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I admit I have a sweet tooth, so of course I have a soft spot for things like candy. Do you have a sweet tooth as well? Then you have come to the right thread.
This is a thread to share and discuss about Japanese snacks and candies.
Here’s my first contribution to this thread :
Kompeito ~ Five Color Traditional Japanese Candy
“Another great taste from Japan that's been around for more than a century, this is Kasugai kompeito (also written konpeito) candy, a kind of hard candy that looks like stars, exploding out in all directions.
This is a tasty package of an authentic sweet candy from Japan's past, with a ziplock seal for freshness. Each package is 6" x 8" (15 x 21 cm). As seen in the Ghibli film Spirited Away, by Hayao Miyazaki (this is what Kamaji feeds to the little soot sprites). Great for fans of Japanse "dagashi" treats”
Kompeito, also spelled as konpeito (Japanese: 金平糖, 金米糖, or 金餅糖 in Kanji, or こんぺいとう, コンペイトー in kana, konpeitō) is a Japanese candy originally made in Portugal.
The word "konpeito" comes from the Portuguese word confeito, which means a sugar candy. It was introduced to Japan somewhere around the 16th century by Portuguese traders. The infrastructure and refining technology of sugar had not yet been established in Japan in those days. As konpeito uses a lot of sugar, it was very rare and expensive as a result. In 1569, Luís Fróis, a Portuguese missionary, presented a flask of konpeito to Oda Nobunaga in order to obtain the permit for mission work of Christianity.
In Meiji period, konpeito had already been culturally-prescribed as one of the standards of Japanese sweets - the character Sugar Plum Fairy in the Nutcracker was translated into konpeito no sei (Japanese: 金平糖の精, Fairy of konpeito). Konpeito is also the standard of the thank-you-for-coming gift which is given by the Imperial House of Japan. The gift is not called konpeito but pomponiere (Japanese: ポンポニエール, pomponieru) including the top case.
Konpeito is usually 5 to 10 mm (0.20 to 0.39 in) in diameter. Each piece is covered with tiny bulges, which occur in the cooking process. It usually takes 7-10 days to make konpeito and they are handmade even today. Konpeito is made by showering sugar water in a giant spinning tub called dora. This forming process is a topic in molecular engineering, as these bulges would not form if the tub spun faster.
Japan is known for adapting popular Western food franchise by adding their own 和風 (wafuu) taste to it. Think of McDonald's Teriyaki burger.
They've also added A LOT of new flavors to the regular ol' Kit Kat bars. I had a kinako flavor once; it was surprisingly good considering kinako is soybean flour. Here are all the flavors Kit Kat bars offer. More than half the list is dominated by Japan who has a lot of wacky flavors such as wasabi.
Next time you go to Japan and have a longing to eat candy bars from home, try a Kit Kat bar.
My mom bought Koala's March (コアラのマーチ) today. I like how the chocolate centre isn't too sweet so I can take a handful without feeling guilty. The little Koalas are adorable too. Here are all the images produced so far.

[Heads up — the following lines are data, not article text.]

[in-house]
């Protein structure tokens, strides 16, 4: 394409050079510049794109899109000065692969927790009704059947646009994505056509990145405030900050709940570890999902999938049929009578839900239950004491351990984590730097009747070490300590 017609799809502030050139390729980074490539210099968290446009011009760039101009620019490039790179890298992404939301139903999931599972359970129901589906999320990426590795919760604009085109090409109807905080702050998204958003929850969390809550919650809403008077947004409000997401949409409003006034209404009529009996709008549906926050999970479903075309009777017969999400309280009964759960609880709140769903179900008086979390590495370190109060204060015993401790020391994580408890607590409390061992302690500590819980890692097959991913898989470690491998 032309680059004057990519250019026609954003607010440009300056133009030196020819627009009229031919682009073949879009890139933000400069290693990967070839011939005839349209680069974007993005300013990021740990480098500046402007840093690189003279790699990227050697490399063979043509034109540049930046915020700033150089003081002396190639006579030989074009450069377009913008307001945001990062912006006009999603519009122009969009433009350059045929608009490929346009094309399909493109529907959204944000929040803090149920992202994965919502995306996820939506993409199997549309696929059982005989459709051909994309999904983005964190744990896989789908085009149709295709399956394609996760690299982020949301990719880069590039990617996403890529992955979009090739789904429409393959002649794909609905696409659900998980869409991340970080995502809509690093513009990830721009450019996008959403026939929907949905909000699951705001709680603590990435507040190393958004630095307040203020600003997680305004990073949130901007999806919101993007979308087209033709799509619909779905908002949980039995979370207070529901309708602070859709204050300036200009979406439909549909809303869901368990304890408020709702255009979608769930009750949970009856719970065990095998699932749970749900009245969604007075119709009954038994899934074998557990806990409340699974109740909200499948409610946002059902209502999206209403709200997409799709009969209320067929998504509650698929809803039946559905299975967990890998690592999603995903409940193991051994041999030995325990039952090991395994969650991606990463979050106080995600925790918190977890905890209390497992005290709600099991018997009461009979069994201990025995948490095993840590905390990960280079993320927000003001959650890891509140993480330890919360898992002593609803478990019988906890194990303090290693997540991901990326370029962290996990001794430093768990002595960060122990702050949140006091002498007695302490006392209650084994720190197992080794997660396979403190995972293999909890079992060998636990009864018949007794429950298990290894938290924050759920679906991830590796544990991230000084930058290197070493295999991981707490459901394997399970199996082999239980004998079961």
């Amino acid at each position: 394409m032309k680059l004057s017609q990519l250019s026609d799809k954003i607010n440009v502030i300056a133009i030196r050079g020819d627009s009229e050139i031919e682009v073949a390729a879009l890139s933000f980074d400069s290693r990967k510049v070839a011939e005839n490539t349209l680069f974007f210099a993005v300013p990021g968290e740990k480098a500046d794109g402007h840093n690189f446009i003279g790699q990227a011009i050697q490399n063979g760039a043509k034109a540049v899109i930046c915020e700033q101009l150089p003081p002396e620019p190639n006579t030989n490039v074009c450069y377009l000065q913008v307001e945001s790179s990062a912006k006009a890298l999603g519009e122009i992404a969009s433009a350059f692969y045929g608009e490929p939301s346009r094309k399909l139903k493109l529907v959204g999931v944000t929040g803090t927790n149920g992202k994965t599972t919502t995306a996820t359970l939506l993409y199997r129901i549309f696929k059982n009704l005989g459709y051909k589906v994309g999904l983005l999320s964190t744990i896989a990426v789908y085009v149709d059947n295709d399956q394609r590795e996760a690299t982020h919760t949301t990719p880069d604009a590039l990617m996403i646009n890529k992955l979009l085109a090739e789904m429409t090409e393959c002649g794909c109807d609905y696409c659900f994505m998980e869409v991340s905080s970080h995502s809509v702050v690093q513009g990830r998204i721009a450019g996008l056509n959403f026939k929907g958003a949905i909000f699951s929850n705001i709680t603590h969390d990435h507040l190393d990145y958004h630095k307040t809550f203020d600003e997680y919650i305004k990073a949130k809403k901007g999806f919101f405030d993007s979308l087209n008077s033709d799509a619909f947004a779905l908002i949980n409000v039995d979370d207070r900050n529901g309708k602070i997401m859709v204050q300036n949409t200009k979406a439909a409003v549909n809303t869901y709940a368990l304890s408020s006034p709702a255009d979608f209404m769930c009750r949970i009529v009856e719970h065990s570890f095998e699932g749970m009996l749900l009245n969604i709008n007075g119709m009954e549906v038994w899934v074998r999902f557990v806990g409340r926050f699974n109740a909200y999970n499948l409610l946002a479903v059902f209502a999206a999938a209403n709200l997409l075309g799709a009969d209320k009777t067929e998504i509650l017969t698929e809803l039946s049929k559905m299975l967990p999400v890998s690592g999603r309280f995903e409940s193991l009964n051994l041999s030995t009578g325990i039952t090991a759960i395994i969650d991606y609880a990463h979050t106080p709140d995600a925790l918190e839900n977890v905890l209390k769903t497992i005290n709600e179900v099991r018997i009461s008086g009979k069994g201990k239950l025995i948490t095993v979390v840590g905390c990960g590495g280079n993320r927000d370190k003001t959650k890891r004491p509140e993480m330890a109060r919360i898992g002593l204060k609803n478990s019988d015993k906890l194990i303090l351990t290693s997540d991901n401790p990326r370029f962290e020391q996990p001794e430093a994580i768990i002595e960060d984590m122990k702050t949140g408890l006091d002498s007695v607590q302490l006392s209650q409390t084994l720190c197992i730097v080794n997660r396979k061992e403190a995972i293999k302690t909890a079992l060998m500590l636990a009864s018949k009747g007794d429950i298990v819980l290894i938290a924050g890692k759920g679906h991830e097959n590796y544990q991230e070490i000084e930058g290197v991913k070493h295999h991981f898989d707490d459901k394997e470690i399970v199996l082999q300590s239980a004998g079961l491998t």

I have recently become obsessed with Youtube videos on Japanese candy, both real and fake. While I love traditional candy, I am more intrigued by contemporary candy, like candy sushi and amazing candy goo. The lengths companies will go to make inventive candy for kids is kind of unbelievable. If this was in the U.K. everyone would be too focused on health and nutrition to give these things a chance. xD At the same time...I would love to see a chemist look at these DIY candy kits and describe exactly how they make such amazing substances.
Here is one such candy kit:
Thank you for the video! I'm a lazy person so the lunch box seems like a lot of work, but I'm sure it's really fun to make. :P I wonder how the power/water mix gelatinized since there was no need to put it in the fridge.
Yeah, a lot of these candies just so too intense to make. There's a hamburger and fries one, where the whole thing is savory and you put the mixtures into the microwave. Then there's a candy cupcakes one, where you not only put them in the microwave to cook them, it comes with frosting in a tiny bag for you to decorate them!
And then....on the flip side, there are fake food kits. You go through all of the above, but its not edible. Like this:
Since you've posted about Kompeito, I'm assuming you really like it?
As when my girlfriend and I ate it, we found it to just taste like sugar cubes, without tasting of orange/lemon etc...
Do you think we just got a bad packet?
If we did, we might give them another go in the future.
Anyway, I recommend Morinaga Milk Caramel Set !
Picture of the packaging:
They are the caramels mentioned at the start of "My Neighbour Totoro", so another Ghibli themed candy.
They are a soft(ish) toffee, and are really tasty!
I would love to try Kompeito, and even though it has a Portuguese origin, I've yet to actually find some. My dad says that he used to eat it when he was a kid but he doesn't know what it's called in Portuguese. Another thing I would love to try is Dorayaki. For those of you who've ever watched Doraemon, it's the titular cat's favourite snack. And for that matter I'd like to try Taiyaki as well, which like Dorayaki is filled with sweet red bean paste.
There isn't really a taste to kompeito; it's just really sugary. You can even use it like a sugar cube by dunking it in hot tea- or at least that's my unorthodox way of using it.
If you go to a Japanese cultural festival, I'm 99% sure there will be a Dorayaki or a Taiyaki stand somewhere. Here are some recipes if you're interested:Quote:
Green Tea/Matcha Dorayaki